1 How did you first come to see this movie?
I can’t remember the first time I saw this movie. I remember one of the last times I watched it with rigor was after a college professor used it as an example of misogyny and I was like, “Huh, what?”
2 What makes it a movie worth owning?
I have this thing for time travel. I don’t know what it is exactly. Something about being able to control what is outside your control. The ability to jump out of chronology is sort of like immortality. You put your will over that of nature’s. But in Donnie Darko, he doesn’t time travel voluntarily, it doesn’t seem. It is his fate.
That and this movie has a killer soundtrack.
3 What are your favorite parts?
I like when he writes the date on his arm in marker. I like Frank the rabbit. I love hating Patrick Swayze’s character. I like it when Donnie says “Hungry Hungry Hippos.”
4 What do you relate to in the movie?
Donnie saw a pattern that no one else saw. He saw his own fate unraveling before him. He felt himself become elected. People think Donnie is crazy or dangerous or special. And maybe he is.
5 Who is your favorite character and why?
Well, Donnie, obviously.
6 How did this movie make you feel?
That special knowledge, special power like that of a superhero. It lends these feelings to you, if you are prone to them. There is a sense of being out of control, because Donnie is compelled to do things he doesn’t want to do. But he does want to do them.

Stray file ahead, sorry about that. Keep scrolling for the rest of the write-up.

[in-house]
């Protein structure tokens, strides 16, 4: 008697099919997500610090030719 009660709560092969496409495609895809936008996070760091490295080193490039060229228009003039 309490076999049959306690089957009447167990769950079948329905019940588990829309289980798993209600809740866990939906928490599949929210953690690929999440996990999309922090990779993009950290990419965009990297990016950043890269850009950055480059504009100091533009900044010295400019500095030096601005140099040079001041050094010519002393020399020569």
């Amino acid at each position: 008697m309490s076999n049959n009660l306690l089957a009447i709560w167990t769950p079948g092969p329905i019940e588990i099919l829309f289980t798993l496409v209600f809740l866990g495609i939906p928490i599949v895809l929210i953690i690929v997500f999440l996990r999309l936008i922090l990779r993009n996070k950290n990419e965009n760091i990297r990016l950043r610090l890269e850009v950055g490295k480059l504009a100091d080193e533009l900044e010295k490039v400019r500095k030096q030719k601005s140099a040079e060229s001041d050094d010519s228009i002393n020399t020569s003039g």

After the movie
1 How accurate were your memories of this movie?
What I didn’t like about this movie, that I remembered, was that the version I have is like a director’s cut sort of thing. And sometimes director’s cut is not necessarily better. I prefer the original version. I can’t say to an accurate degree what is different, but any time you feel yourself saying “this doesn’t feel necessary,” it’s probably from the director’s cut. A lot of interstitial stuff I think got put in for whatever reason.
2 How much had you forgotten?
Jena Malone, Seth Rogen.
3 Do you still like this movie?
I felt more saddened by it than anything. I didn’t commiserate with Donnie so much. I kind of thought he was an asshole. The teacher puts a line on the chalkboard dividing all human experience into love- or fear-based actions, and Donnie says that you can’t dichotomize things like that. There are shades of grey. I am trying to think of the other dichotomy this movie puts forth, that of science and religion.
4 Did you have any new feelings or experiences?
“Did you know him?” “No.” Oh, this felt so sad. Like, this was what Donnie died for, so that this girl could live. I might be missing something, but was it worth it? I guess, if he hadn’t come back, his mother and younger sister would have also died in the plane crash. But they might anyways in the new time line.
5 What is the take-away?
Donnie Darko moved away from fear and towards love. He was afraid of dying alone. And he probably wouldn’t have made his decision if there wasn’t at least the notion of love that motivated him. But there is no one way of doing things, or at least, it is not that obvious. And: time travel is possible.
6 How do you think watching the movie impacted/ will impact your future actions if at all?
This is one of those pseudo-think-films where you rattle it around in your brain playing what-if scenarios in your head. But I don’t think there really are any answers in this movie. If anything, this movie gives you nothing to think about, it just presents these scenarios that chafe against each other, tantalizingly.